According to its name, pivot points are a technical indicator that is used to determine the pivoting (turning) points of a trend in the market, and as such, they are an invaluable indicator.
In the same way, as many of the other indicators we have discussed on this blog, this is another tool you can add to your toolbox to make you a more profitable trader in the future.
A simple formula is used to calculate this indicator, which takes into account the day's High, Low, and Close prices to come up with an accurate result.
The calculation of pivot points varies according to the type of pivot point and the type of calculation. These pivot points can be classified into Standard Pivot Points, Woodie's Pivot Points, Camarilla Pivot Points, Fibonacci Pivot Points, and Demark Pivot Points. We will be covering only the Standard Pivot Points moving forward since the variations are quite slight.
There are typically seven levels in which pivot points can be defined, which are R3, R2, R1, Pivot Point, S1, S2, S3, and so on. Some lines show these levels on the chart. Essentially, their main function is to inform traders where the levels of strong resistance and support are positioned relative to one another.
In order to calculate pivot points, the following formula needs to be used:
Pivot point: = (H+C+L) / 3
Resistance 1: 2*PP - L
Support 1: 2*PP - H
Resistance 2: PP + (R1-S1)
Support 2: PP - (R1-S1)
Resistance 3: H + 2*(PP-L)
Support 3: L - 2*(H-PP)
Having understood the formula behind calculating each line on the pivot point, what is the most appropriate way to interpret the results?
In order to begin with, let us take a look at the pivot point line, PP, which is also known as the line that is usually visible close to where the price is at the moment. It is pertinent to note that this line is neither a support line nor a resistance line. By looking at this line, you will be able to determine where the price will probably go in the future. In the event that the price is trading below the pivot point, this is a sign that the market is likely to test the support lines (S1, S2, S3) soon. In contrast, if the market is trading above the pivot point, then this implies that the price is likely to test the Resistance line (R1, R2, R3).
As a next step, let's take a look at the Support and Resistance lines. There may be a question in your mind as to why we use three levels of support and resistance for each trend. It may depend on your charting software as to how this is displayed. There is a difference between each line in the degree of conviction: the higher the number, the less likely it is that the line will be broken. The likelihood of R1 being broken is greater than R3 since R1 is a more immediate resistance level.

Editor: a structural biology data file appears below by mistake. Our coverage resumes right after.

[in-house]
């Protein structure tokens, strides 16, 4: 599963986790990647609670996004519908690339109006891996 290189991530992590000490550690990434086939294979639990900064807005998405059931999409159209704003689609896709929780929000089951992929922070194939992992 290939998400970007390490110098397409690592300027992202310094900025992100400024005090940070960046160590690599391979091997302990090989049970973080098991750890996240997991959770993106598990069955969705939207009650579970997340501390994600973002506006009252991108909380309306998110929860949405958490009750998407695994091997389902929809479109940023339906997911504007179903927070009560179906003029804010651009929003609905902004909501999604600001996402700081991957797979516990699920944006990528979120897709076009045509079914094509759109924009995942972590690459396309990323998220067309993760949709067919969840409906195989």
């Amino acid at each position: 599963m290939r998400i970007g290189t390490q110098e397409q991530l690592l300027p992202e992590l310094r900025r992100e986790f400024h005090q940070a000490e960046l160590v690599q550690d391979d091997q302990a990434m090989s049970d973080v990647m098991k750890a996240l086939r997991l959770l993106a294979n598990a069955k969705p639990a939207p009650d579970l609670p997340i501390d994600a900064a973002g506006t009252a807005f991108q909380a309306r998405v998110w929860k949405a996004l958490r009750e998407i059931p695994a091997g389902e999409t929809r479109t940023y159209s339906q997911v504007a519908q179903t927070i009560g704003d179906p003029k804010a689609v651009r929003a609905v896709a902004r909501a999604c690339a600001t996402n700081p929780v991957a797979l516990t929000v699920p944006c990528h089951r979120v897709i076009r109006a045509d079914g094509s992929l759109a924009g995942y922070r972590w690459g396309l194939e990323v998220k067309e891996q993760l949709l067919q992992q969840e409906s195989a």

Pivot points are a tool that can be used in the trading of futures, commodities, and stocks during the intraday period. The key thing to note is that unlike moving averages or oscillators, the levels remain static throughout the day and remain at the same price. Therefore, traders can use the levels as a guide to help plan out their trading strategy beforehand.
A trader will likely be shorting the price early on in a session if the price falls below the pivot point. Conversely, if the price rises above the pivot point, then they will likely be buying it. In addition to serving as target prices, you can also use stop-loss levels for such trades, such as S1, S2, R1, and R2.
The use of pivots in combination with other trend indicators is common practice among traders. When the pivot point overlaps or converges with a 50-period or 200-period moving average (MA), or Fibonacci extension level, it becomes a stronger resistance and support level.
It is imperative to note that pivot points are based on a simple calculation, and while they work for some traders, others may not find them extremely useful. There is no guarantee that the price will stop at, reverse at, or even reach the levels set out on the chart at any time.
The price can also move back and forth through a level at different times during the day. It is important to remember that pivot points, like other indicators, should only be utilized in conjunction with a comprehensive trading plan to achieve the most successful results.